I think it is rather more likely to be a decision born of the hysteria of the current debate on French nationality and a lick spittle subordinate trying to curry favour with the politicians who, through the Ministry of Justice, control his career prospects. Politicians like Eric Besson and Brice Hortefeux, who are busy trying to push the question of the nature of the French identity in the direction of a debate about immigration, conveniently close to the regional elections and mid term in a Sarkozy presidency which is rapidly losing its' allure.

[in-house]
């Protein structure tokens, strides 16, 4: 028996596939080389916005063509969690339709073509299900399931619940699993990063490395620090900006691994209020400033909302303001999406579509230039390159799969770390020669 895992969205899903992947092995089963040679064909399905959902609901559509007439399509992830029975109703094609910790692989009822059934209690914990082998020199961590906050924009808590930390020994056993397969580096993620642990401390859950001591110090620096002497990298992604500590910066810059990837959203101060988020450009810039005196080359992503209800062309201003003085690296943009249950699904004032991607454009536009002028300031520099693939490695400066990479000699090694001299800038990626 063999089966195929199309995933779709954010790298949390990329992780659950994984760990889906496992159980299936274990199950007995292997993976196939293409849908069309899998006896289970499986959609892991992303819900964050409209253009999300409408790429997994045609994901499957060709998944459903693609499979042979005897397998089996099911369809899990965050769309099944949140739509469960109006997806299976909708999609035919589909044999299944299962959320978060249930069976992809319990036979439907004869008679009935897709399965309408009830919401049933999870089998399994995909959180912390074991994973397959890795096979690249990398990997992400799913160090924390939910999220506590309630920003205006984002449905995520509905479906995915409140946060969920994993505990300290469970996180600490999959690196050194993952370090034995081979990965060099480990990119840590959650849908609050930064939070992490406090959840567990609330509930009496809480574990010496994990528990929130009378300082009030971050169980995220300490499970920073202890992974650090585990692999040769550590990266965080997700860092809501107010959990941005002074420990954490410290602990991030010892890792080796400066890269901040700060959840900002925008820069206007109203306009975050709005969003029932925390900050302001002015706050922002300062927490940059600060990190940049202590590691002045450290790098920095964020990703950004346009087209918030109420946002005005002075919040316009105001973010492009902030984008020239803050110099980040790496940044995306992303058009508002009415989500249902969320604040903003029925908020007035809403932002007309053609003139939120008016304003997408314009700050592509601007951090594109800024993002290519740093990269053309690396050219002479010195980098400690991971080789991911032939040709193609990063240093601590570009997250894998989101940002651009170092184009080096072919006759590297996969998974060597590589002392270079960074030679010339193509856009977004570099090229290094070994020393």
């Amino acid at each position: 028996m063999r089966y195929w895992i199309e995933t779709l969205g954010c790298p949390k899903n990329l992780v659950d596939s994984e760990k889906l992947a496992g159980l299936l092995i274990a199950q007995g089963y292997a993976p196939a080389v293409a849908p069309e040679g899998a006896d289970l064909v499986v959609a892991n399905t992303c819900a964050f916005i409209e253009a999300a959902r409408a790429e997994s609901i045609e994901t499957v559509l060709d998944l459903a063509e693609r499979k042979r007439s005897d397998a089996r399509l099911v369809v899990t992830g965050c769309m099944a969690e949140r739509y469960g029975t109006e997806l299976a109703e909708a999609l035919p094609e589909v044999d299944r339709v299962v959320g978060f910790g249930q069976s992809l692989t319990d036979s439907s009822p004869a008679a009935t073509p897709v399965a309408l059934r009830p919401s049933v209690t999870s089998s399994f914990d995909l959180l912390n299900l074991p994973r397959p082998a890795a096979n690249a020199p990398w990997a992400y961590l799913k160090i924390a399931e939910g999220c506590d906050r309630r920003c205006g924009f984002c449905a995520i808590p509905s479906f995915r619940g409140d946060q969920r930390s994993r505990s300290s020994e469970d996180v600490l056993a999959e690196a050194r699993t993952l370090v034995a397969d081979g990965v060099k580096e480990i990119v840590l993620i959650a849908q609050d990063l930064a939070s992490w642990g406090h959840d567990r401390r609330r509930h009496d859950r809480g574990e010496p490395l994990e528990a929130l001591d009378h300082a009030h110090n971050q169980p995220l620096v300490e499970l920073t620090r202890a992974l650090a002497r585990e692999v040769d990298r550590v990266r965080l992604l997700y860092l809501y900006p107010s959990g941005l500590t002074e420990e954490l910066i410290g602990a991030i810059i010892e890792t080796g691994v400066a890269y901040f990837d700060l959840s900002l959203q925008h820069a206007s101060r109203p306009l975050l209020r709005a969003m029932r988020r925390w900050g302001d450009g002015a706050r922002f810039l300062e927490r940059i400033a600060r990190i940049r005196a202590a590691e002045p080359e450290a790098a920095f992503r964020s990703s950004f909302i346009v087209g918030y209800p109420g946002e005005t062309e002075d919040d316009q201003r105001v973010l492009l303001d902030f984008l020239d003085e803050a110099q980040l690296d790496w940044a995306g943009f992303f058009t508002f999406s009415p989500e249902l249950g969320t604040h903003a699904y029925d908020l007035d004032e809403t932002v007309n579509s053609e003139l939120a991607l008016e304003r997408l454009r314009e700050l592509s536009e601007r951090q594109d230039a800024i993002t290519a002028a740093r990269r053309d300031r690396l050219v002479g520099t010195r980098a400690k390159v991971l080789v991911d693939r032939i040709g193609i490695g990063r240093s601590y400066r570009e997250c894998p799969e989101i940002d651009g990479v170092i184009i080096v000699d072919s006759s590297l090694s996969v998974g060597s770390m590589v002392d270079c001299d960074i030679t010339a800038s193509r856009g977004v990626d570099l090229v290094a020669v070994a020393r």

It is a debate turning sour, but not without its' funny side. Martine Aubry, currently heading the Socialist Party, has condemned the Sarkozy camp for mixing immigration with the question of national identity, but has declared herself to be not only French but also Basque and proud to be both. First most people knew of her dual identity....she is known as the daughter of Jaques Delors, Eurofuhrer extraordinaire, and as a Parisian, so this sudden rise to prominence of her mother's side of the family seems just a little contrived. Might she not have pointed out the contrast betwen the treatment accorded a French soldier and that accorded a young footballer whose application for citizenship was, as he himself sunnily proclaims, assisted by the fact that he was wanted for the French national team despite having been born at sea of an Angolan mother and having no French affiliation whatsoever.